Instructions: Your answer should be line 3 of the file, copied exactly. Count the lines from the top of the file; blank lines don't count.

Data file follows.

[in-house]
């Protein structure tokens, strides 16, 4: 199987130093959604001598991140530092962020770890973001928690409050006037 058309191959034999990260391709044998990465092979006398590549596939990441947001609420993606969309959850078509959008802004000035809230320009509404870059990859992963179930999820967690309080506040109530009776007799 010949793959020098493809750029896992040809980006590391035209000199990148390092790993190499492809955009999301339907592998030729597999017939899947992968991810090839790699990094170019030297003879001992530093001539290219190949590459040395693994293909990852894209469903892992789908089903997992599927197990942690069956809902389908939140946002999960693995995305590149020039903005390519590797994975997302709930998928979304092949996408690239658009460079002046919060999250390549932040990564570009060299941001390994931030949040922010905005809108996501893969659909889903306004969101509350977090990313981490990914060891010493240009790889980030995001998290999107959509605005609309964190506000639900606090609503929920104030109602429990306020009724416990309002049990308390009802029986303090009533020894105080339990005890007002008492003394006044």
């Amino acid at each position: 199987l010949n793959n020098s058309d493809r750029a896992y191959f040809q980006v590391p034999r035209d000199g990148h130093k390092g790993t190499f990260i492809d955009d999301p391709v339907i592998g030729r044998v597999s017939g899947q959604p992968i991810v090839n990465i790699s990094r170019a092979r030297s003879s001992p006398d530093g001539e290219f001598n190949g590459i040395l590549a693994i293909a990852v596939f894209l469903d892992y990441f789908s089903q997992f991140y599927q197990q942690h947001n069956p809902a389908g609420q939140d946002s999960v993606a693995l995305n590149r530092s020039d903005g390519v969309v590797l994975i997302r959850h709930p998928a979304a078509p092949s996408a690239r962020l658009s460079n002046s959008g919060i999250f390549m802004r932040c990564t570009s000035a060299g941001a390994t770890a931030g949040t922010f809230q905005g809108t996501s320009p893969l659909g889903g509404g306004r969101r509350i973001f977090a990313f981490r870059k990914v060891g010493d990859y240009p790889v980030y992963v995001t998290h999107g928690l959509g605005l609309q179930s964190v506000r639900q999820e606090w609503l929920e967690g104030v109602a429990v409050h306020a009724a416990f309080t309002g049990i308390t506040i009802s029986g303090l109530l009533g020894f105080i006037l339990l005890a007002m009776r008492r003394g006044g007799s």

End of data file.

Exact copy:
């Amino acid at each position: 199987l010949n793959n020098s058309d493809r750029a896992y191959f040809q980006v590391p034999r035209d000199g990148h130093k390092g790993t190499f990260i492809d955009d999301p391709v339907i592998g030729r044998v597999s017939g899947q959604p992968i991810v090839n990465i790699s990094r170019a092979r030297s003879s001992p006398d530093g001539e290219f001598n190949g590459i040395l590549a693994i293909a990852v596939f894209l469903d892992y990441f789908s089903q997992f991140y599927q197990q942690h947001n069956p809902a389908g609420q939140d946002s999960v993606a693995l995305n590149r530092s020039d903005g390519v969309v590797l994975i997302r959850h709930p998928a979304a078509p092949s996408a690239r962020l658009s460079n002046s959008g919060i999250f390549m802004r932040c990564t570009s000035a060299g941001a390994t770890a931030g949040t922010f809230q905005g809108t996501s320009p893969l659909g889903g509404g306004r969101r509350i973001f977090a990313f981490r870059k990914v060891g010493d990859y240009p790889v980030y992963v995001t998290h999107g928690l959509g605005l609309q179930s964190v506000r639900q999820e606090w609503l929920e967690g104030v109602a429990v409050h306020a009724a416990f309080t309002g049990i308390t506040i009802s029986g303090l109530l009533g020894f105080i006037l339990l005890a007002m009776r008492r003394g006044g007799s």